No One Weeps For Hollywood

It seems like the last few weeks we’ve been discussing the potential of a Hollywood meltdown.  Admittedly with Spielberg starts talking disaster, you listen.  There’s plenty of comments on it, from our own Serdar to

So though I don’t think we’re there yet, I have to concede that it seems Hollywood is heading for a meltdown.  The second half of the summer doesn’t seem to be going too hot, though I will say Despicable Me 2 really did deserve to do well.

But my praise for the family/superhero/romcom/comedy of the summer aside, I do think that the meltdown is coming, probably next year, as the pre-planned tent poles don’t provide a lot of support.  So what happens if there is a Hollywood collapse, with a huge amount of blockbusters not making enough money, and the risk-phobic studios not being sure what to do?

One of my first thoughts is that a lot of people won’t give a damn.

Hollywood doesn’t have a lot of friends, if you think about it.  It’s a constant target of criticism one way or another, and “we tried to do a bunch of big pandering blockbusters and it failed” won’t get any sympathy.  People are rarely emotionally attached to movies, since the next big thing always has to come along.

I’ve seen people more attached emotionally to software and technology companies, though perhaps I’m a bit biased considering where I live.  But sadly, I don’t think I am.

When Hollywood melts down it won’t have many friends among the consumers.

In fact, how many forms of media are out there now, how many forms of access?  There’s video games and anime, the ever-popular BBC imports, official fanfic from Amazon, and epic cable productions like Game of Thrones.  I’ve seen more emotional dedication to Tyrion Lannister and the cast of Fairy Tail than to The Next Blockbuster*.

So when Holllywood goes, no one’s going to care.

Ever seen people really care about an actor, and forgive them a bad film?  Ever seen people “just wait” for a band to get it back together?  Ever seen people tolerate a bad round of anime assuming the next studio creation will be better?  I don’t think Hollywood has that level of attachment.  Or care.  Or concern.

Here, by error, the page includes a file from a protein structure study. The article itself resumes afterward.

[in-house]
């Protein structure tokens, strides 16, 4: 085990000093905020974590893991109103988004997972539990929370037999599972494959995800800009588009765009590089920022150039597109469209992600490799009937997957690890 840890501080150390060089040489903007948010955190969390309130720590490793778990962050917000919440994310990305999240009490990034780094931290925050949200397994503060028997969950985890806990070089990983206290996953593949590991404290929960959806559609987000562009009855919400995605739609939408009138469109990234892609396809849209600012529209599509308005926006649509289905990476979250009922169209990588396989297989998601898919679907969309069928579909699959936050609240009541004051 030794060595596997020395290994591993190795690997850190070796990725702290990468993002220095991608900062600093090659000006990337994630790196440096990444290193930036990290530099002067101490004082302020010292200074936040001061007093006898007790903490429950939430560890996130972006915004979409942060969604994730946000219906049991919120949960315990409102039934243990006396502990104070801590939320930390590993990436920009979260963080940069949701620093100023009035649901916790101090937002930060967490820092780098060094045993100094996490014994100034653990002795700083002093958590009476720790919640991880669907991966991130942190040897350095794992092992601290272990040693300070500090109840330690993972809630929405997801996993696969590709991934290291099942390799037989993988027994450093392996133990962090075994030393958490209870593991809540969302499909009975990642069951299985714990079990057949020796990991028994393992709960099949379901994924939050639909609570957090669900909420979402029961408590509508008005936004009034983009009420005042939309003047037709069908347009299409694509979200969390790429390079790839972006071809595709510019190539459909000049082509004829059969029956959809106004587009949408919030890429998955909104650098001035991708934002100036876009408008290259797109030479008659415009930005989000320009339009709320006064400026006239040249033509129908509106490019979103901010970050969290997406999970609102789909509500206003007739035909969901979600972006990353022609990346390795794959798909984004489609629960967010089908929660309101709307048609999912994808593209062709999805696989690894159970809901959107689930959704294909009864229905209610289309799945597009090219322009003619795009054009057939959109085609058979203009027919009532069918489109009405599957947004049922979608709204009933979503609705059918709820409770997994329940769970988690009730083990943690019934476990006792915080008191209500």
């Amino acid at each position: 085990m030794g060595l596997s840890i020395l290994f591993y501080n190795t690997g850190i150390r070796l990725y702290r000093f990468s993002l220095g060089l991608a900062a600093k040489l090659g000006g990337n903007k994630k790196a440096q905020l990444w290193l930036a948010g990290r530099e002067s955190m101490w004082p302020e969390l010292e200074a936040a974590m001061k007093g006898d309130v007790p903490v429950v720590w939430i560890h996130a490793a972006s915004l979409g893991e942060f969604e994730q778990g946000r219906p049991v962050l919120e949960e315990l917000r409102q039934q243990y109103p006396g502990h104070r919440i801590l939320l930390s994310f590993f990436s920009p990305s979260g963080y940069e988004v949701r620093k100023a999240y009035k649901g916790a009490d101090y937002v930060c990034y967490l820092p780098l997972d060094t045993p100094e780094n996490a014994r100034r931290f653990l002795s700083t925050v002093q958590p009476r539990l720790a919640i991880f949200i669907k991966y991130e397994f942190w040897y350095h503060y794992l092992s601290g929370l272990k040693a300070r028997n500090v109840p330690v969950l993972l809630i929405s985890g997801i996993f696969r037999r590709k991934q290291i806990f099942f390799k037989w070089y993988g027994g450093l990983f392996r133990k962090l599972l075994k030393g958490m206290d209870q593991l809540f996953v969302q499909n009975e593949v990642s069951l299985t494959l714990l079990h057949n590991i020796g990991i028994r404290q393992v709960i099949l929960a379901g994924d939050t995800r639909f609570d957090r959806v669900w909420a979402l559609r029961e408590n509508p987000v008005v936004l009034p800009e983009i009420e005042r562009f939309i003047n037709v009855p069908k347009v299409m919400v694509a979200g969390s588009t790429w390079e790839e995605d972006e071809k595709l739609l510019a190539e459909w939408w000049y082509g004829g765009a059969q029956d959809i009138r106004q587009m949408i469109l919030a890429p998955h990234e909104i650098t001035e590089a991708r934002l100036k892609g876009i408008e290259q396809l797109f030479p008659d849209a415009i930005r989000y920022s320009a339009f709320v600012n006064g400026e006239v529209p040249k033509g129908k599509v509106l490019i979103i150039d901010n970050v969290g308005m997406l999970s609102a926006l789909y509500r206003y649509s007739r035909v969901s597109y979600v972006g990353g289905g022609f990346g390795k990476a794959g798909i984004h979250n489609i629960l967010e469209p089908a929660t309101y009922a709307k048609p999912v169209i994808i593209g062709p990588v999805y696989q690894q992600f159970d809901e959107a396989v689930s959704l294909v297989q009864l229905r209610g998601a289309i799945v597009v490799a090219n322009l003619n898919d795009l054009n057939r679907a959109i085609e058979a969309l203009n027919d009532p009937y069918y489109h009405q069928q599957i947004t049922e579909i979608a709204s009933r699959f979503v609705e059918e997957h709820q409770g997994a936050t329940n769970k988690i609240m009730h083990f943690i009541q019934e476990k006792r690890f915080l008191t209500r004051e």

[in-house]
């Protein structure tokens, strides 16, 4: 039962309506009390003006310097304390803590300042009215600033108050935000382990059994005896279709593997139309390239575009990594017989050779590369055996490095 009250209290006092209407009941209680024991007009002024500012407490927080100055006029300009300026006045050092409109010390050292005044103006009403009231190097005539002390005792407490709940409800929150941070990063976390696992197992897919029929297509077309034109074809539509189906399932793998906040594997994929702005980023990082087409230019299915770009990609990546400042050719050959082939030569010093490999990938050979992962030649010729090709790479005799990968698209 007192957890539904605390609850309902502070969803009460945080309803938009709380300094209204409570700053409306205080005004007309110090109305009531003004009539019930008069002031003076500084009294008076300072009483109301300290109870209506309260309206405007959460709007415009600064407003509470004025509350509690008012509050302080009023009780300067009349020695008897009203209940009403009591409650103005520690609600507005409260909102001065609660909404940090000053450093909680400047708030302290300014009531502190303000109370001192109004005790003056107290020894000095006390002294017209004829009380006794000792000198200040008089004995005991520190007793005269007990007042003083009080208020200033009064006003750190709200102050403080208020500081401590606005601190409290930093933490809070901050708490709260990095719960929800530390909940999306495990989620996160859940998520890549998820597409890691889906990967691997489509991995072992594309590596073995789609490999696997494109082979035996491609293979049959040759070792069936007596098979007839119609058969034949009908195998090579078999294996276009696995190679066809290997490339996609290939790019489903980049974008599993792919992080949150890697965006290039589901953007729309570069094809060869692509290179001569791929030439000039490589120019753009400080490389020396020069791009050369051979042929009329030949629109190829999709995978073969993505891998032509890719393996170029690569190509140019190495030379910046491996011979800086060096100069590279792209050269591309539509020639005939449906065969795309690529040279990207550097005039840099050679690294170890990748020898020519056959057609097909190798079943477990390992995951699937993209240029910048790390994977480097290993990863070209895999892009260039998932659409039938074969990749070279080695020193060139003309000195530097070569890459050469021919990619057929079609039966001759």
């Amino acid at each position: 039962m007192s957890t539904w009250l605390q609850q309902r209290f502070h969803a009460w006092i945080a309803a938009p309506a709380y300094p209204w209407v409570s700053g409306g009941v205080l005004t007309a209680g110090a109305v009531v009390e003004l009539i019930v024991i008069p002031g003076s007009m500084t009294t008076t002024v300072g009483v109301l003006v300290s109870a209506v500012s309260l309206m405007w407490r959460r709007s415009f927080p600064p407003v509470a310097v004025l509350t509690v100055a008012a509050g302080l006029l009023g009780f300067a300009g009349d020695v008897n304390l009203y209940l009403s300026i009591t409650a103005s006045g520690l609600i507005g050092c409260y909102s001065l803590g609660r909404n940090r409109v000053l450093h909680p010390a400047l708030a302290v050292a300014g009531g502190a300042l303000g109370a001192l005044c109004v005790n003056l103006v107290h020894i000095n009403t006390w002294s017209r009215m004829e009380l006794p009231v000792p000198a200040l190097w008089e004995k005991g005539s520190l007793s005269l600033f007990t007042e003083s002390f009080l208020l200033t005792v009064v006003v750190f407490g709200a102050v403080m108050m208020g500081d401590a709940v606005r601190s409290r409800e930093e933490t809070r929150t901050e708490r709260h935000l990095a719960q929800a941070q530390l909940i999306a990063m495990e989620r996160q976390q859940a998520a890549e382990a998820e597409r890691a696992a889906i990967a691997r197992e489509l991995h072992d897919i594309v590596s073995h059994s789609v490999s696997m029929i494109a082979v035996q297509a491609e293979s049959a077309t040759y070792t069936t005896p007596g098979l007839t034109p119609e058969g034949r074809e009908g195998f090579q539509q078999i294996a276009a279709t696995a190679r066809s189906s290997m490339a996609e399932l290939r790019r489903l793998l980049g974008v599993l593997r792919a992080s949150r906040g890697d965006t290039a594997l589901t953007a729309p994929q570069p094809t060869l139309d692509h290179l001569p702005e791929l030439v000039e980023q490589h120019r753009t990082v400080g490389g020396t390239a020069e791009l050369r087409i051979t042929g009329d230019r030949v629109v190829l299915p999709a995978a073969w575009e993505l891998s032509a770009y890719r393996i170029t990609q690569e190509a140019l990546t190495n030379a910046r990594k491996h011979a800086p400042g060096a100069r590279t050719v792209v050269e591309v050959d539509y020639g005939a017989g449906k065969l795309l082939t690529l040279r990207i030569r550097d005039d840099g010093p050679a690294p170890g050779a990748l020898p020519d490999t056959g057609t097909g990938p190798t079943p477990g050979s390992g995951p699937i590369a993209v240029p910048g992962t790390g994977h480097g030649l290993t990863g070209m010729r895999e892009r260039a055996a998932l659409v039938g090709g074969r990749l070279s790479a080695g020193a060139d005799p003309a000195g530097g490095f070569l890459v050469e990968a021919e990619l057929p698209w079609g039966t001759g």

Thank also means:

  1. Other sources of media could take advantage of a collapse.  If you’ve seen any of the trailers for the Captain Harlock film, that’s one dub away from a nice theater release.  Also, sexy space pirates.
  2. Many other media can get more and more mindshare.  A nice meltdown is going to decrease Hollywood’s prominence – and add to a sense of contempt.
  3. Media producers with a better sense of dedicated audiences and long-term planning will have a chance to develop real emotional attachment.  Good luck reclaiming that audience.
  4. I think emotionally relevant films and studios and companies will survive.  They are out there (look at the way people love Pixar and Dreamworks).  What they’ll do in this changed landscape will be interesting.
  5. Remember some companies in movies don’t depend on them (check out the Disney analysis here).  A meltdown may not matter overmuch to them – but it will shake up business arrangements.

So the fall seems inevitable.  Big names are calling it out.  I think when it happens, it will be with a series of whimpers, and people will indifferently look elsewhere. What will be left of the movie industry will be a bunch of risk-phobic planners with no idea what to do next and no one caring.

That’s when it’s going to get even more interesting.  And you know what?

I’m not sure what’ll be next.

– Steven

* If you did not just visualize a disturbing crossover, you aren’t trying hard enough.